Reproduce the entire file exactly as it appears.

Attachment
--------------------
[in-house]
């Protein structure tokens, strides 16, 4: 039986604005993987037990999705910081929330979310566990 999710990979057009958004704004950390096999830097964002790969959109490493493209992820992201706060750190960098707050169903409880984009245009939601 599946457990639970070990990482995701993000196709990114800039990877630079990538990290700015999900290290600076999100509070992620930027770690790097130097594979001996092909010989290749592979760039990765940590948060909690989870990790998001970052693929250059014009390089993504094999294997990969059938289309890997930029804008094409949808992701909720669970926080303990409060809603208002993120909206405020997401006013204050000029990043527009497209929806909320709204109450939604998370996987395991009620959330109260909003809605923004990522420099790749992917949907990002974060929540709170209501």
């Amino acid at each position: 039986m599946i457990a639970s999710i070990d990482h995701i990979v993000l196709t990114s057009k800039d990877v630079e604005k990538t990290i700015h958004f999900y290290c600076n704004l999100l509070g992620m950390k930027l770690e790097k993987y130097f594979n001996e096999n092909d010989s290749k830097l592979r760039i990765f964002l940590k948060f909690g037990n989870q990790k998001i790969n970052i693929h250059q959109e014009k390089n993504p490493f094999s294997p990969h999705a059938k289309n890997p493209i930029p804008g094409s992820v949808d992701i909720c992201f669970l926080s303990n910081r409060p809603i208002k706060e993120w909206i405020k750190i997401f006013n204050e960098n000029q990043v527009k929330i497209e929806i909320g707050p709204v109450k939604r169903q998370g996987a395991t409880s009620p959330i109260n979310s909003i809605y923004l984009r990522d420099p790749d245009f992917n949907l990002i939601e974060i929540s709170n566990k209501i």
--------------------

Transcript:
[in-house]
């Protein structure tokens, strides 16, 4: 039986604005993987037990999705910081929330979310566990 999710990979057009958004704004950390096999830097964002790969959109490493493209992820992201706060750190960098707050169903409880984009245009939601 599946457990639970070990990482995701993000196709990114800039990877630079990538990290700015999900290290600076999100509070992620930027770690790097130097594979001996092909010989290749592979760039990765940590948060909690989870990790998001970052693929250059014009390089993504094999294997990969059938289309890997930029804008094409949808992701909720669970926080303990409060809603208002993120909206405020997401006013204050000029990043527009497209929806909320709204109450939604998370996987395991009620959330109260909003809605923004990522420099790749992917949907990002974060929540709170209501």
């Amino acid at each position: 039986m599946i457990a639970s999710i070990d990482h995701i990979v993000l196709t990114s057009k800039d990877v630079e604005k990538t990290i700015h958004f999900y290290c600076n704004l999100l509070g992620m950390k930027l770690e790097k993987y130097f594979n001996e096999n092909d010989s290749k830097l592979r760039i990765f964002l940590k948060f909690g037990n989870q990790k998001i790969n970052i693929h250059q959109e014009k390089n993504p490493f094999s294997p990969h999705a059938k289309n890997p493209i930029p804008g094409s992820v949808d992701i909720c992201f669970l926080s303990n910081r409060p809603i208002k706060e993120w909206i405020k750190i997401f006013n204050e960098n000029q990043v527009k929330i497209e929806i909320g707050p709204v109450k939604r169903q998370g996987a395991t409880s009620p959330i109260n979310s909003i809605y923004l984009r990522d420099p790749d245009f992917n949907l990002i939601e974060i929540s709170n566990k209501i």